Retribution

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Retribution

(religion, spiritualism, and occult)

Something exacted in recompense. In the concept of karma, it is the reward or punishment received in one life in payment for the actions of the previous life (see Reincarnation).

Wiccans believe that we receive retribution within the same lifetime: do good and good is returned, threefold. Similarly, do evil and that, too, is returned threefold, within that lifetime. This belief should overcome any temptation to act negatively.

References in periodicals archive ?
Even though the geographic distribution of executions poses substantial problems for a retributively constrained death penalty, irregular patterns are not picked up by the comparative-proportionality inquiry, which involves death sentences and is performed by a court in the direct-review chain.
Thus, like Lee (and me), Frase thinks that Graham leaves open the possibility that in some circumstances a retributively disproportionate sentence might be saved by a sufficiently compelling utilitarian justification --a possibility that Frase finds regrettable.
58 (2010); Dan Markel, May Minors Be Retributively Punished After Panetti (and Graham)?
Indeed, Stacy rejects mental and emotional disturbances from his list of mitigating circumstances because, although he admits that these actors may retributively deserve less punishment, these circumstances increase the consequentialist justification for incapacitation.
This Touchstone adds to the impression that the Act retributively targets past guilt.
2) The critics of the heuristic insist that: (1) retributive punishment is indistinguishable from revenge; (2) it is a response to evil/violence that repeats the evil/violence it punishes; and (3) a good, loving God does no evil, and so does not respond to evil retributively.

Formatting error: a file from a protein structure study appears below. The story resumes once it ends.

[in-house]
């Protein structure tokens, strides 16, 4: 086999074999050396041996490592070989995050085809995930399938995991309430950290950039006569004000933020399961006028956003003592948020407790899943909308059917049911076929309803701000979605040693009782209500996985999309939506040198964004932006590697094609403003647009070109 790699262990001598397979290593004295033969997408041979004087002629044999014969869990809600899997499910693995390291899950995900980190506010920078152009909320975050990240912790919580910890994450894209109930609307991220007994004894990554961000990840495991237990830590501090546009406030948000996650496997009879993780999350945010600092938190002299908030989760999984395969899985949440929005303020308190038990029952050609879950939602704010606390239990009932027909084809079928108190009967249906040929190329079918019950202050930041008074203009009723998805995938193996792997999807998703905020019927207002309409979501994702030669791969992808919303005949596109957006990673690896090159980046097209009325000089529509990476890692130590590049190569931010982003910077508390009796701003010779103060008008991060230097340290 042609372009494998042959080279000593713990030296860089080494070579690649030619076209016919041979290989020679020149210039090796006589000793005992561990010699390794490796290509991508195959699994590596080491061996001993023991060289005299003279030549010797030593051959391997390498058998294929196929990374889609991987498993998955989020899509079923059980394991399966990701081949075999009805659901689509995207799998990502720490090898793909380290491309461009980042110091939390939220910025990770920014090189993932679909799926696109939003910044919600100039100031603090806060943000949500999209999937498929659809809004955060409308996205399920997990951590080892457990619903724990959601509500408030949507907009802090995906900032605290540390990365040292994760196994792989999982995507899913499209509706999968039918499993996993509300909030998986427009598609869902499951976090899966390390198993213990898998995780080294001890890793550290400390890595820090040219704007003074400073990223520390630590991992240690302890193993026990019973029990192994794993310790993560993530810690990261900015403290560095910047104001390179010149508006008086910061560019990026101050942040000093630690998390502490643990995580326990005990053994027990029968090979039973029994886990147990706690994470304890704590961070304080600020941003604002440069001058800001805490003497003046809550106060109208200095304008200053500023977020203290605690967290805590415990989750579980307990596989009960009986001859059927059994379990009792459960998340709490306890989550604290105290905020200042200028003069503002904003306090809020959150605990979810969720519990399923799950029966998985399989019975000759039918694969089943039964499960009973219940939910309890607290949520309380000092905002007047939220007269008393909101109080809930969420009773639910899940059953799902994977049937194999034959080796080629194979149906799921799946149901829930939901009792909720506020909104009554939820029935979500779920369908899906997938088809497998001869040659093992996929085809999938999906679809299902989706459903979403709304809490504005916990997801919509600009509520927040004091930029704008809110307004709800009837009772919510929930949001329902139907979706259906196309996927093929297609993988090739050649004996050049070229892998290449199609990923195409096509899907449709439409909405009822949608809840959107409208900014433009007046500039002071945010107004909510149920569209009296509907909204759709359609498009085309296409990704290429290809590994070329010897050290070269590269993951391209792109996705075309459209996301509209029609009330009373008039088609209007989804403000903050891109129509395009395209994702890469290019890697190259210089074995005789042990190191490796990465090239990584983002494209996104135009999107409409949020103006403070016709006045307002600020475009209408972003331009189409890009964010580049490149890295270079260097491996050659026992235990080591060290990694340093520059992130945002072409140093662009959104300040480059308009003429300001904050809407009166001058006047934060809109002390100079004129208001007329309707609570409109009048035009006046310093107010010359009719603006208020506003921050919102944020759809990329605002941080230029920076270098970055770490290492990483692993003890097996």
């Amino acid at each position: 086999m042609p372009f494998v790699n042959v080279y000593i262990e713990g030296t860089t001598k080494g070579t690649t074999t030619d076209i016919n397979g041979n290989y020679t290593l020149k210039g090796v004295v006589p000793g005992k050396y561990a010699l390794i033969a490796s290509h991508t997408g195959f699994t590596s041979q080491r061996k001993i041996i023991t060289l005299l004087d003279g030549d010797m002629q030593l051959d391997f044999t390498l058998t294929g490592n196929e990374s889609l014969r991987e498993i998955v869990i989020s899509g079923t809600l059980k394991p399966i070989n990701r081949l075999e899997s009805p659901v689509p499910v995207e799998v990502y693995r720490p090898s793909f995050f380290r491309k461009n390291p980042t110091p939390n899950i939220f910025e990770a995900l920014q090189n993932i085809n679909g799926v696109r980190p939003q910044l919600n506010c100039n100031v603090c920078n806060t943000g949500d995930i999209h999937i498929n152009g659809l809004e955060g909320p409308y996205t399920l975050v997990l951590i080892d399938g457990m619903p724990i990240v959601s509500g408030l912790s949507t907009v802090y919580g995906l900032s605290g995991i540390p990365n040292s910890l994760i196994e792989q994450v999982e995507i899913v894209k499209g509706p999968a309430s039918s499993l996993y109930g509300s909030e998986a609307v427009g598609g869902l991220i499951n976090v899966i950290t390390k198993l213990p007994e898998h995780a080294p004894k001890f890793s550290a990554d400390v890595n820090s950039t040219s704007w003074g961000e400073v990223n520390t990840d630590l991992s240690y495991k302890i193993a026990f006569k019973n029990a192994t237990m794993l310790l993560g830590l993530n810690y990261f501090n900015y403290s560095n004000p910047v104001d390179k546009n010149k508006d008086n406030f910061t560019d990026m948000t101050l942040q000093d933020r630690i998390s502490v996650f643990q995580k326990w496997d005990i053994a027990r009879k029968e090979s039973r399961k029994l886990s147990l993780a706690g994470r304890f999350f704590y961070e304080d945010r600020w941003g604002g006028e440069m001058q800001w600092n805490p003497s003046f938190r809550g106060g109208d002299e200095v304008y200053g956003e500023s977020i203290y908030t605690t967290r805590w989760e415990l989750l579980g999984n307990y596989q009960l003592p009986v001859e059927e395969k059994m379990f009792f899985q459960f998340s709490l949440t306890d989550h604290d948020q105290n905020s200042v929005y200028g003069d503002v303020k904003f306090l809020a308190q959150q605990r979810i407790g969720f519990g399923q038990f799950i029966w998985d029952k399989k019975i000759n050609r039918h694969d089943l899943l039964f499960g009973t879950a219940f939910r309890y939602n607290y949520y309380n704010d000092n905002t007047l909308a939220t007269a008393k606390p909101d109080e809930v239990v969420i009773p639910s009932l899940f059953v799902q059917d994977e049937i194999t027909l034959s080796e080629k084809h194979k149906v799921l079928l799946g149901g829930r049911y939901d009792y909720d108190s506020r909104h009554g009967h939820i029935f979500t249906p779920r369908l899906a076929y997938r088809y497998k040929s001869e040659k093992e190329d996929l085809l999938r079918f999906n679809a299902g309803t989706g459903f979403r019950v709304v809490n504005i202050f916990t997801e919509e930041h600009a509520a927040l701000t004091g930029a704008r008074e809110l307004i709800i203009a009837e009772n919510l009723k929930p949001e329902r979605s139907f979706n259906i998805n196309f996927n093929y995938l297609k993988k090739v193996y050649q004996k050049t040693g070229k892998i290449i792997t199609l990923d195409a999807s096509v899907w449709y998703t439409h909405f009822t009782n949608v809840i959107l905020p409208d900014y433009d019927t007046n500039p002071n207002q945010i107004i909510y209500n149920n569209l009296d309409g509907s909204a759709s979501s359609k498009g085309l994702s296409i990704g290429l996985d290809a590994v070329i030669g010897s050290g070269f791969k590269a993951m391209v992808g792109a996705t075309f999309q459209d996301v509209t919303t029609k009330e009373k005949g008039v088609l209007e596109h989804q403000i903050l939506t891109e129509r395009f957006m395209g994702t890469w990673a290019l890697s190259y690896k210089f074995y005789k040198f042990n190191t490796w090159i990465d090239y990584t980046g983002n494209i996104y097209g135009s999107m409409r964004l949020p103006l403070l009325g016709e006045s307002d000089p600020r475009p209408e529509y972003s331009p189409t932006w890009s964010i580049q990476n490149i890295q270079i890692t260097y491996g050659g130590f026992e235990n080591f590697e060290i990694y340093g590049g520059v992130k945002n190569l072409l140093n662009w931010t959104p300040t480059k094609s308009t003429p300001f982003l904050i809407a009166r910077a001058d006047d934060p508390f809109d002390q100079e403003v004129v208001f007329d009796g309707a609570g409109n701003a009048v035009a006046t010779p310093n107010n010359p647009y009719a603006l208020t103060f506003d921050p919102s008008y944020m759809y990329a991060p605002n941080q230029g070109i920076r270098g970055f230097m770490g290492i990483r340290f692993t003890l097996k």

Satan is at work in the actions of the criminal, but when the criminal is apprehended, tried, and retributively punished, society is acting as a lynch mob which is also secretly inspired by Satan.
By restricting himself to a brief advocacy of a broad principle, Harcourt avoids coming to grips with the nitty-gritty but difficult questions of how one can establish a sentencing structure that would allow retributively relevant factors (such as mitigating and aggravating circumstances) to be taken into account, without simultaneously allowing decision makers to take illegitimate factors into account (predictive and rehabilitative considerations, personal prejudices and individual sentencing philosophies).
Retributively, society intentionally inflicts pain and suffering on criminals because they deserve it, but only to the extent they deserve it.
Whether recognition of the political power under the Good Behavior Clause advocated by Prakash and Smith would, in fact, be employed retributively is, of course, largely beside the point.
8) Even more disturbingly, the simplistic symbolism of Antje Rauwerda's recent reading of the bone people, which interprets Simon as the Pakeha 'whipping boy' for Maori revenge, actually facilitates a justification of his abuse: 'Simon is beaten because he is white; he is beaten for the role he plays in an allegory'; '[t]he abuse the child suffers is, in terms of a postcolonial allegory, retributively just'.